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you can still go to the Met for $20.

 

standing (really leaning) room ticket -- $20.

after the first intermission you can move up and sit in an empty seat.

 

rush tickets for practically any concert are around $35.

 

museums are still essentially free. etc.

 

its housing that has changed drastically.

 

Museums are now usually $20, at least art museums are, but some have free admission during certain times.

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Museums are now usually $20, at least art museums are, but some have free admission during certain times.

 

Interestingly enough, a lot of people qualify for free museum passes, although not necessarily the people who most need the subsidized tickets. If your employer is a corporate sponser you can get into most museums for free, using the member-only short lines. That was a nice little perk. I do think that it's ridiculous that student tickets are $12 at MOMA. That tells me that they don't actually care about getting students through the door. On the other hand, children 16 and under get in free, which is generous.

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you can still go to the Met for $20.

 

standing (really leaning) room ticket -- $20.

after the first intermission you can move up and sit in an empty seat.

 

rush tickets for practically any concert are around $35.

 

museums are still essentially free. etc.

 

its housing that has changed drastically.

 

Museums are now usually $20, at least art museums are, but some have free admission during certain times.

 

 

the Met is free.

almost all museums offer free admission on Friday evening.

 

membership (giving you free admission for the year) is under $100 for any of them.

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the Met is free.

 

you don't have to give it...but the "suggested" admission is $20.00

that doesn't mean free to me.

 

 

The suggested admission to St. Patrick's Cathedral is $100 - do you think I'm going to argue with the big guy (gal)?

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the Met is free.

 

you don't have to give it...but the "suggested" admission is $20.00

that doesn't mean free to me.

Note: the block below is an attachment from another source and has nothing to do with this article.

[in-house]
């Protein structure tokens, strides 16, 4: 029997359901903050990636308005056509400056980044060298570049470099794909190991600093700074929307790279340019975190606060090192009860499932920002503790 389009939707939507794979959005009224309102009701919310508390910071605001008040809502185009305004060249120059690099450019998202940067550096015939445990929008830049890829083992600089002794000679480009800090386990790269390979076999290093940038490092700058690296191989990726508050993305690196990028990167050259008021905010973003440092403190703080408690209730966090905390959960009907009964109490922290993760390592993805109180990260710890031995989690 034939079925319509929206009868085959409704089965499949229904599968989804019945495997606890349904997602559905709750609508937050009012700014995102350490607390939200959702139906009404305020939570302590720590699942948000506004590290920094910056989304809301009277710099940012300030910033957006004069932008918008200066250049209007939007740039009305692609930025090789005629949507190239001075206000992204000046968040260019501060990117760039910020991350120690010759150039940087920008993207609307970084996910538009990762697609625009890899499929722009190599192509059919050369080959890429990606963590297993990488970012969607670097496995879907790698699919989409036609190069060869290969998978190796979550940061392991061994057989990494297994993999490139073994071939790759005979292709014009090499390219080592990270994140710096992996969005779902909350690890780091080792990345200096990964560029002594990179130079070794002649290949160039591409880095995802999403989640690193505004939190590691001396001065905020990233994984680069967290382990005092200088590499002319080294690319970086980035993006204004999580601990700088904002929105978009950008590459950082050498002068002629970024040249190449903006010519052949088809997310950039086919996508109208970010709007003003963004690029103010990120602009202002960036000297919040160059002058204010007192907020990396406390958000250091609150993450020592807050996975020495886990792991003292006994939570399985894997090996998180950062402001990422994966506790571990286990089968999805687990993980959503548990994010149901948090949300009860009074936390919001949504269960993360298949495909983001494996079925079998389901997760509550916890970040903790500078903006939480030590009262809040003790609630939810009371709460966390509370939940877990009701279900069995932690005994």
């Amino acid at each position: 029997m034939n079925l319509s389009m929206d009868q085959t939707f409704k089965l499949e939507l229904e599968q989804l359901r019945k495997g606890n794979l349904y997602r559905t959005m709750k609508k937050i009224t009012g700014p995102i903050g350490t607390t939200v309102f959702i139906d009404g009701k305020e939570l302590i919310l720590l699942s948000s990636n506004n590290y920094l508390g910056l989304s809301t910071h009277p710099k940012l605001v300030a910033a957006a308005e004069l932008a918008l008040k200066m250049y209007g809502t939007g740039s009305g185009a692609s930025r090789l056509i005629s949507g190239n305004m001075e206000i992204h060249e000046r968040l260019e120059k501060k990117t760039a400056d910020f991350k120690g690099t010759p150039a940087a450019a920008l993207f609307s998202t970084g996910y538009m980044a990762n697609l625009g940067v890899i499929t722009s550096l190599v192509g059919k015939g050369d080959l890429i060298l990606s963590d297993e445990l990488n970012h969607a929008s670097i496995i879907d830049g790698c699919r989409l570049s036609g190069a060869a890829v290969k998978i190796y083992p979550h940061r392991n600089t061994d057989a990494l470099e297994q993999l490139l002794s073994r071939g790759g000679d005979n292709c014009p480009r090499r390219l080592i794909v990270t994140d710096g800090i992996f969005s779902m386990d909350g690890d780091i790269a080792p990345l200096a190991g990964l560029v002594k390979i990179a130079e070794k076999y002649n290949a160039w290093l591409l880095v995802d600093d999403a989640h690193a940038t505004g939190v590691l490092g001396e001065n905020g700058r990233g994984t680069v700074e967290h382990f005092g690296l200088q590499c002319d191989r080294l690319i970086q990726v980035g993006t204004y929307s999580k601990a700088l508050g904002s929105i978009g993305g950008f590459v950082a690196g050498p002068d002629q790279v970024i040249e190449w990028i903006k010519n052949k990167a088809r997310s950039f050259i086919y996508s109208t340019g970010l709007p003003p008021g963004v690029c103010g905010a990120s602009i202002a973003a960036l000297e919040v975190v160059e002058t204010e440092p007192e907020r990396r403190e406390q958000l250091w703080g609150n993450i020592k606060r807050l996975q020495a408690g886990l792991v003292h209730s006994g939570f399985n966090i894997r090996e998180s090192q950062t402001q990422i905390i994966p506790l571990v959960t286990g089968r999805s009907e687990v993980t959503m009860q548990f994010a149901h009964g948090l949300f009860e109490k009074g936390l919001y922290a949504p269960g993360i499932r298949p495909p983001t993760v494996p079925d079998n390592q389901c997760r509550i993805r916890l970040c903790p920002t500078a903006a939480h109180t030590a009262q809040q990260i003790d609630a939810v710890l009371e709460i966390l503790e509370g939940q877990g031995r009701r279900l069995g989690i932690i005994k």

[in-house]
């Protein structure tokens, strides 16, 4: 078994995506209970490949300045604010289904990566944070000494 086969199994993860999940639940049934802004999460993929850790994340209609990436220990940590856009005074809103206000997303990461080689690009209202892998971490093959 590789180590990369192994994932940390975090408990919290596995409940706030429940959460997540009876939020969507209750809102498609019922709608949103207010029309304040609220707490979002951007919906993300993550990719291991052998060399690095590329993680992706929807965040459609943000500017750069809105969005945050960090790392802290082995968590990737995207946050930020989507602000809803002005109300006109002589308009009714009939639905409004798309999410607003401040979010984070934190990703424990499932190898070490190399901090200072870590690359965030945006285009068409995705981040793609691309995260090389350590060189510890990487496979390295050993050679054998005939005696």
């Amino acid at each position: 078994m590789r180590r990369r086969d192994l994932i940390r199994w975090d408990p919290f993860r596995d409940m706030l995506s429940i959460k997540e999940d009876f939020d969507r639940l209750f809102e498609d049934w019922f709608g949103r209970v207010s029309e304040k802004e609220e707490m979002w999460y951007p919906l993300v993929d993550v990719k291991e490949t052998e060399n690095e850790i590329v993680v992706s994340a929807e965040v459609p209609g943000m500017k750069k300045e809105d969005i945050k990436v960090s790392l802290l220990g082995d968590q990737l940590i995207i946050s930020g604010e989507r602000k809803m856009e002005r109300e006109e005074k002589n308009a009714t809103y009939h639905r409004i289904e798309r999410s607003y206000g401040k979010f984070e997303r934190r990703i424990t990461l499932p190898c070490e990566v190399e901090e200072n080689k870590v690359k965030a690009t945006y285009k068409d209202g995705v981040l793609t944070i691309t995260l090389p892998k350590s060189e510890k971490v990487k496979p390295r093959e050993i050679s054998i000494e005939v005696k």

"you don't have to give it" = free.

 

I usually give them $5-10 everytime I go...but when I first moved here and was completely broke I'd give them a dollar.

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the Met is free.

 

you don't have to give it...but the "suggested" admission is $20.00

that doesn't mean free to me.

 

 

"you don't have to give it" = free.

 

I usually give them $5-10 everytime I go...but when I first moved here and was completely broke I'd give them a dollar.

If everyone gave $5 do you think the museum could stay open?

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There is a reason

Blocks and blocks of apartment buildings in marginal areas . . . are being bought up by companies with no stake in the city whatsoever (other than to make money) . . .

 

I really struggle with this concept, too. It's happening everywhere. Robert Moses destroyed wonderful ethnic neighborhoods (and some lives) to build "his" New York without official due process. Who are these greedy people and how much money is enough and will they ever feel guilty? I don't understand why Montana must be be chopped up into planned development mega-ranches, either. Guess this can't really be debated without getting mired in politics and religion. We have a very unique town of little beach cottages that is slowly being ripped apart and replaced with MegaMcMansions, 800 sq ft one-story homes being replaced with three-story 6-10,000 sq ft ones that dwarf surroundings and block everyone's views. All for money.

Is this coincidence or what? The Wall Street Journal today, W8, announces Bruce Kovner (hedge fund manager and on boards of Juilliard and Lincoln Center) paying $70 million to buy three adjoining properties here in "my" little altitude 7 population 14,800 town. New Yorkers are taking over! ;)

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"you don't have to give it" = free.

 

I usually give them $5-10 everytime I go...but when I first moved here and was completely broke I'd give them a dollar.

I was impatiently waiting in the Met line with some out-of-towners. A couple of young-ish guys were in front of us. When they asked for their admission "clip-on thingie" pass, they were asked for a contribution. They responded that twenty bucks is only "suggested" and they were taking a pass on the suggestion. They were then told, calmy but audibly enough for me to hear it, that some contribution is expected. A George Washington was exchanged and off they went.

 

It wasn't free for those guys that day, surely not free of some embarrassment. And the Met cashier surely should have kept her voice to a whisper.

 

I wonder if that was / still is standard policy or whether there might have been a rogue cashier.

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The suggested admission to St. Patrick's Cathedral is $100 - do you think I'm going to argue with the big guy (gal)?

That doesn't appear on their website. I'm assuming you were joking.

 

They thought he was Jewish.

Or Polish.

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